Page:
Whether a whistleblower must report complaints to the SEC in order to be a “whistleblower” for purposes of the Dodd-Frank Act anti-retaliation provisions continues to be the subject of stark disagreement among federal courts. In Connolly v. Wolfgang Remkes, 2014 U.S. Dist. LEXIS 153439 (N.D. Cal., Oct. 28, 2014), a federal court in the Northern District of California noted the split of authority regarding whether a Dodd-Frank whistleblower must report directly to the SEC. The court observed that “a large majority of district courts” have declined to follow Asadi v. GE Energy (USA), LLC, 720 F.3d 620 (5th Cir. 2013). The court adopted the majority view, finding ambiguity in the statute and holding that the plaintiff was not required to report misconduct to the SEC. The court also concluded that the SEC’s interpretation that a whistleblower need not report to the SEC was a reasonable one that warranted deference.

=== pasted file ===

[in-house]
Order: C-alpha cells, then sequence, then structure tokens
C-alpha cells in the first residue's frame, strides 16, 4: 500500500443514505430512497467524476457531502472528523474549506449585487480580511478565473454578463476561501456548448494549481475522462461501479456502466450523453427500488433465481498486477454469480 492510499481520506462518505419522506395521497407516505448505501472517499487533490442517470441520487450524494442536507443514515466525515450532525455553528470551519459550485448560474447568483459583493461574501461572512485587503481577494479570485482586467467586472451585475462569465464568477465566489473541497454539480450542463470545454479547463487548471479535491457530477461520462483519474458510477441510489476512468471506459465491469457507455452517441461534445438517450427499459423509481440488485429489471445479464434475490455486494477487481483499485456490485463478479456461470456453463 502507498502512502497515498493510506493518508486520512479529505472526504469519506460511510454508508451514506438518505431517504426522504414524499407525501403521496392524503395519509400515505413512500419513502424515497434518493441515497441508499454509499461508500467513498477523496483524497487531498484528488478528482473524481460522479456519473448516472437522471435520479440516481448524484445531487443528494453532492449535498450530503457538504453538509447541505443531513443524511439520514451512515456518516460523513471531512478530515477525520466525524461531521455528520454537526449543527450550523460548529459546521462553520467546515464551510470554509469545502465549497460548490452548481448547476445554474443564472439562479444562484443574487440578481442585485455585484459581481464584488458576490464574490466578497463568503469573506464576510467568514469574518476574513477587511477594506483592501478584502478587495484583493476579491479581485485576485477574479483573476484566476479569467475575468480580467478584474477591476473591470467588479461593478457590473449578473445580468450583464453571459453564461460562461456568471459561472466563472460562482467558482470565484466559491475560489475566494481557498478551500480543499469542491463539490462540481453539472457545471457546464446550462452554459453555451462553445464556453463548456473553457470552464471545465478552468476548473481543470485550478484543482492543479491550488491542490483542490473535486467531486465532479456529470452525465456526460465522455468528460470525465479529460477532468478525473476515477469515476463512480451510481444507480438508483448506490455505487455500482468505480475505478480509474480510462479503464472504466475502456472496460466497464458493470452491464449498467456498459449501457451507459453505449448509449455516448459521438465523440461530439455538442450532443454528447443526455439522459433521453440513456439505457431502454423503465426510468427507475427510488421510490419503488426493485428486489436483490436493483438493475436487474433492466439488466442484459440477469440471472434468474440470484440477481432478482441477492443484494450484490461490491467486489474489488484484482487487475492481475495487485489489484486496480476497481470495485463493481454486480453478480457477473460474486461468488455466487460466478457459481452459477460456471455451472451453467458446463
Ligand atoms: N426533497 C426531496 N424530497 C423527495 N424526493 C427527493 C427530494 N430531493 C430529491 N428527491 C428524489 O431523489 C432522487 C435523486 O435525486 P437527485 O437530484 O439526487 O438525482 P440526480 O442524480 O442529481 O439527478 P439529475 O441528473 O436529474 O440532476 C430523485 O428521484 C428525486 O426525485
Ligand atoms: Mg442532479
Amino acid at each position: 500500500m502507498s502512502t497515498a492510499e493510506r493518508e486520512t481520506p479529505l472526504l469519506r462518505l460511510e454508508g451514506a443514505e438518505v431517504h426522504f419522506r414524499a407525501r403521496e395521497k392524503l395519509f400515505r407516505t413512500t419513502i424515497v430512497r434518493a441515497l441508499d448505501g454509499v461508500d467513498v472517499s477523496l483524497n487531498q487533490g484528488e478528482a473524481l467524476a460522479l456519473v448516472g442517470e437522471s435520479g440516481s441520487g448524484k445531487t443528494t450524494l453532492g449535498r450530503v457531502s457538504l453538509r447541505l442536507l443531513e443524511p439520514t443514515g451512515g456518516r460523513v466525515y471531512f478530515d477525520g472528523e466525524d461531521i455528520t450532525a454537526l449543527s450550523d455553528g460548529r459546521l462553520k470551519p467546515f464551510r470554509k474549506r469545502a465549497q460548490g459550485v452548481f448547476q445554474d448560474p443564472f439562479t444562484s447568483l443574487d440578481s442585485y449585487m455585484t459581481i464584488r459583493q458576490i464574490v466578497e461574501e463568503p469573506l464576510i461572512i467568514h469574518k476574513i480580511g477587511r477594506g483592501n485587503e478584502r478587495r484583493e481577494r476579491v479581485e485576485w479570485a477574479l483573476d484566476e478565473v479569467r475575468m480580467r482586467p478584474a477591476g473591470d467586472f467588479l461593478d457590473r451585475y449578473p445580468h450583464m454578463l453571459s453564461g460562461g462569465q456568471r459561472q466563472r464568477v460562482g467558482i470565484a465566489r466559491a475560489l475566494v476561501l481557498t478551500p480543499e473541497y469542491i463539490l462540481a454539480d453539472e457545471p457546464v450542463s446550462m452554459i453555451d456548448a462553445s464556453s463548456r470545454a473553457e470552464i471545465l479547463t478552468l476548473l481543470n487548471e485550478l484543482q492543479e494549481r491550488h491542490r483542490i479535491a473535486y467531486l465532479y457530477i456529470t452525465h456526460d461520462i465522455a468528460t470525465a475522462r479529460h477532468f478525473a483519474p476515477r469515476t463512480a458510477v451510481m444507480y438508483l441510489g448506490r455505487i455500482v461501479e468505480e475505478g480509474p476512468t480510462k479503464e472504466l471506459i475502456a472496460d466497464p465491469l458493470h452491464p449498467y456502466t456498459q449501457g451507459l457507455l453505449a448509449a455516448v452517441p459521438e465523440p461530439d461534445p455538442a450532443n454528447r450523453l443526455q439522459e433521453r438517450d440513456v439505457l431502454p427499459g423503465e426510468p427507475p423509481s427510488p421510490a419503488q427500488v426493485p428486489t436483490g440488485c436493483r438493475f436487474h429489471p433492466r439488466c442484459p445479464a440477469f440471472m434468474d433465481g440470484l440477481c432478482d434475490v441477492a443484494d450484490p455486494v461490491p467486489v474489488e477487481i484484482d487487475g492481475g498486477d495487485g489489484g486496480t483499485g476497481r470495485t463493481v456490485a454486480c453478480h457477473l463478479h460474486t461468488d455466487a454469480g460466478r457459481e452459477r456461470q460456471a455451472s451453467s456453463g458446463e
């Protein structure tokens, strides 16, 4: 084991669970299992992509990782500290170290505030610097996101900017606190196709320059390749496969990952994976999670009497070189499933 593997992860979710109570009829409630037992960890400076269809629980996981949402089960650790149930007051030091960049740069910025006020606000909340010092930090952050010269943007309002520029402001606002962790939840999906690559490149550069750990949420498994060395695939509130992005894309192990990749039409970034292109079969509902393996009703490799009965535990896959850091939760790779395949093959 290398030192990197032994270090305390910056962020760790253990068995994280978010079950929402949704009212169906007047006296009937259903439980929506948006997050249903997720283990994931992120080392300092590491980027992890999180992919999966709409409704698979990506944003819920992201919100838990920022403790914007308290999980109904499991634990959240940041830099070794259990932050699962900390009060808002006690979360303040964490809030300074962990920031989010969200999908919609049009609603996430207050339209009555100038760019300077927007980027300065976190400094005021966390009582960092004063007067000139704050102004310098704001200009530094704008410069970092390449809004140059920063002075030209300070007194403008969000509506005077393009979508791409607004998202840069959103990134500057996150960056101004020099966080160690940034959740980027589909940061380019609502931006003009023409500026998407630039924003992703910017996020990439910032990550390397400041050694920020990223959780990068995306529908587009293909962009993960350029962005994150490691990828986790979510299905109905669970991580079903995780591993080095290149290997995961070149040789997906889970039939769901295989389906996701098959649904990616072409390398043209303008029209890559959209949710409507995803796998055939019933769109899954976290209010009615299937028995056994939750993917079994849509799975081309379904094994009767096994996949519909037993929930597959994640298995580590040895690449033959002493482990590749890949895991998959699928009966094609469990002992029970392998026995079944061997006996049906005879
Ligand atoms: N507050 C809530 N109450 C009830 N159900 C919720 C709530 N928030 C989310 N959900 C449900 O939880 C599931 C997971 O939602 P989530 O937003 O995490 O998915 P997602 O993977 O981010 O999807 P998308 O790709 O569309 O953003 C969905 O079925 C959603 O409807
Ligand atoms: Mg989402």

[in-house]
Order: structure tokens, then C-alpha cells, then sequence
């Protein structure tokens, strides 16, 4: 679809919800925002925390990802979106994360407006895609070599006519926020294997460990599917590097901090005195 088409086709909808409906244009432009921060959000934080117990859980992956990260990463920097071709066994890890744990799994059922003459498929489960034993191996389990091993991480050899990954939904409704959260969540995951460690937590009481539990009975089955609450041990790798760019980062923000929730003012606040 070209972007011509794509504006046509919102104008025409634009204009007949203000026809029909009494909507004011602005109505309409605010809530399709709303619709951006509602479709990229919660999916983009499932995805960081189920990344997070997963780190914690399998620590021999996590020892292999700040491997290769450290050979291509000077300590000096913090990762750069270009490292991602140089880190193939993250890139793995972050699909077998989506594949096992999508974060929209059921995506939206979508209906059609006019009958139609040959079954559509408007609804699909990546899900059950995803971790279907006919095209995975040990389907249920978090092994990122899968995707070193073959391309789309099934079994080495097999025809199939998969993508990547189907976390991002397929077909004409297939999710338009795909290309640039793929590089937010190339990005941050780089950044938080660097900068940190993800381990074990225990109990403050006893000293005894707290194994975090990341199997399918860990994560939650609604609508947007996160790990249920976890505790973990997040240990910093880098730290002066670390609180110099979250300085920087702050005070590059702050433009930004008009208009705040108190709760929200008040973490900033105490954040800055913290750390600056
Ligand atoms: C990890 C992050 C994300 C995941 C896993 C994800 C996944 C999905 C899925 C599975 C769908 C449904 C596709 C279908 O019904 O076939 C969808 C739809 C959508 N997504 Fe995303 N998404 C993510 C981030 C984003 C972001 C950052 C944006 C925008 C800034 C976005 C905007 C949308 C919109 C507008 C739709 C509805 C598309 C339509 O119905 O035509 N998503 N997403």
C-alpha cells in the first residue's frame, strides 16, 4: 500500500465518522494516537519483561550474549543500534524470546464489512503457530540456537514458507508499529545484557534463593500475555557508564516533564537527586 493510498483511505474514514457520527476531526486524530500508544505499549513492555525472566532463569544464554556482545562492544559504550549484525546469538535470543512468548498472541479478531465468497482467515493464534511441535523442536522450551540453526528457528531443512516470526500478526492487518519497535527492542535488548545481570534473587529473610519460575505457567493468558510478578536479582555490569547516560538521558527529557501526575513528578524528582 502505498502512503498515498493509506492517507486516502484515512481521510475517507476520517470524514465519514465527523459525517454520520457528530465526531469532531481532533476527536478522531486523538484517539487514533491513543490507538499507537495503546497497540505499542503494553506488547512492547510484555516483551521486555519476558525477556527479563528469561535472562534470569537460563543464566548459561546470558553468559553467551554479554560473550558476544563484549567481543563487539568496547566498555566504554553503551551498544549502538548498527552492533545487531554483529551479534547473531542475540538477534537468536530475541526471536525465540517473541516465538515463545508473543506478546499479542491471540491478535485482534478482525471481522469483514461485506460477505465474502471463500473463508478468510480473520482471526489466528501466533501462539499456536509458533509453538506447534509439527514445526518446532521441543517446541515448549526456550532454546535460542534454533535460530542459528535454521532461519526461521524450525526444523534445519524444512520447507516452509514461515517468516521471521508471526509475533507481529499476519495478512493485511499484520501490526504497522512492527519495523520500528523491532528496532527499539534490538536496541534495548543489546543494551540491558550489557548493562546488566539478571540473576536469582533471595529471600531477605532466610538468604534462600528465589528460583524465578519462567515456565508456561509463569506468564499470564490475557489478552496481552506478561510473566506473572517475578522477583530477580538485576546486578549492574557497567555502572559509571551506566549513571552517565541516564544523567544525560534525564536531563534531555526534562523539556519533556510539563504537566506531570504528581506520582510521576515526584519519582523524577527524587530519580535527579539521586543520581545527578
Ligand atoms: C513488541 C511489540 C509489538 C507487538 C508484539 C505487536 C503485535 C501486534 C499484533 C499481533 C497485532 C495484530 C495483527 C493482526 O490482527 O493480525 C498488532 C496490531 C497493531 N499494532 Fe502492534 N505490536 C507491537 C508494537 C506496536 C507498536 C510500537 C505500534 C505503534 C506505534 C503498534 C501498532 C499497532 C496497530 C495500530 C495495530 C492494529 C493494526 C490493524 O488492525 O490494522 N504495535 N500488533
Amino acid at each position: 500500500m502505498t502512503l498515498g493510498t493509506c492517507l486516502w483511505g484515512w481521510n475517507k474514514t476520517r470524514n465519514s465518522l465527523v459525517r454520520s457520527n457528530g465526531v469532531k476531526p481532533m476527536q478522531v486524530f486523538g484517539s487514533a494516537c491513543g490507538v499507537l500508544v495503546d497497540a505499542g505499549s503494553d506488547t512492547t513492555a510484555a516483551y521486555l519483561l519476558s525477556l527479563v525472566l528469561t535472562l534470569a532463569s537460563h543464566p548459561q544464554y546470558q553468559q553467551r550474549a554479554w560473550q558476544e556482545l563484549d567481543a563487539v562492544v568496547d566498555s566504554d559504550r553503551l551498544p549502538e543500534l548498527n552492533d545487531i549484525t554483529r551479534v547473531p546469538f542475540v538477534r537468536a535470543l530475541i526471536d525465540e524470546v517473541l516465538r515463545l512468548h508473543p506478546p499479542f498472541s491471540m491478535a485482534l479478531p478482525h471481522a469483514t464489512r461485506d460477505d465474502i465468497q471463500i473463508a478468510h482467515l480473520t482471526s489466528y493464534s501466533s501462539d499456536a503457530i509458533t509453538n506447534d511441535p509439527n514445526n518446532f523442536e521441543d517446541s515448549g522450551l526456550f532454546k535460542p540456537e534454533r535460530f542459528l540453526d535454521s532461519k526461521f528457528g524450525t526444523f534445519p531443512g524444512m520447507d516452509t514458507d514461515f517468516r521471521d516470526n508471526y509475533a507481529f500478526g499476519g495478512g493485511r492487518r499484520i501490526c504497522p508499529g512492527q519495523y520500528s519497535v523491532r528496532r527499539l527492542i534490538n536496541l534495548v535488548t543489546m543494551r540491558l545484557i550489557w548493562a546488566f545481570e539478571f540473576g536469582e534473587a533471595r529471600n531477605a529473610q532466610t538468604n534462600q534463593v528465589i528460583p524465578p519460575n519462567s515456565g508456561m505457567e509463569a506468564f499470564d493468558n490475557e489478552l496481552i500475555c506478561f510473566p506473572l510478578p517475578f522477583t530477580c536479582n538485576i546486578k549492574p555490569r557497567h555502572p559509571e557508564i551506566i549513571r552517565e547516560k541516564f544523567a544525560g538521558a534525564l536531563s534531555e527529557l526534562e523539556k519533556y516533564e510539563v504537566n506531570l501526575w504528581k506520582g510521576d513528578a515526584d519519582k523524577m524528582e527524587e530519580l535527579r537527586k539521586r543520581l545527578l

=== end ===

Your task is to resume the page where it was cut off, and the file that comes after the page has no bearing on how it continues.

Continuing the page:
Just one week later in Verfuerth v. Orion Energy Systems, Inc., 2014 U.S. Dist. LEXIS 156620 (E.D. Wis., Nov. 4, 2014), the United States District Court for the Eastern District of Wisconsin reached the opposite conclusion. The court found no ambiguity in the Dodd-Frank Act. Despite what it viewed as a “surprising number of courts” that had accepted plaintiffs’ arguments that that statute is ambiguous, the court disagreed. The court said that the ambiguity argument was “based solely on a disagreement about public policy, not statutory interpretation,” and the courts rejecting Asadi simply believed that “it would have made more sense to provide whistleblower protection to any individual who engages in protected activity, regardless of whether he followed the rules for reporting to the SEC.” The court approvingly noted that the Asadi court “did not fall for this argument.” Because the plaintiff conceded that he had not reported to the SEC, the court easily concluded that he was not a whistleblower as defined by the statutory language, and his Dodd-Frank retaliation claim was dismissed.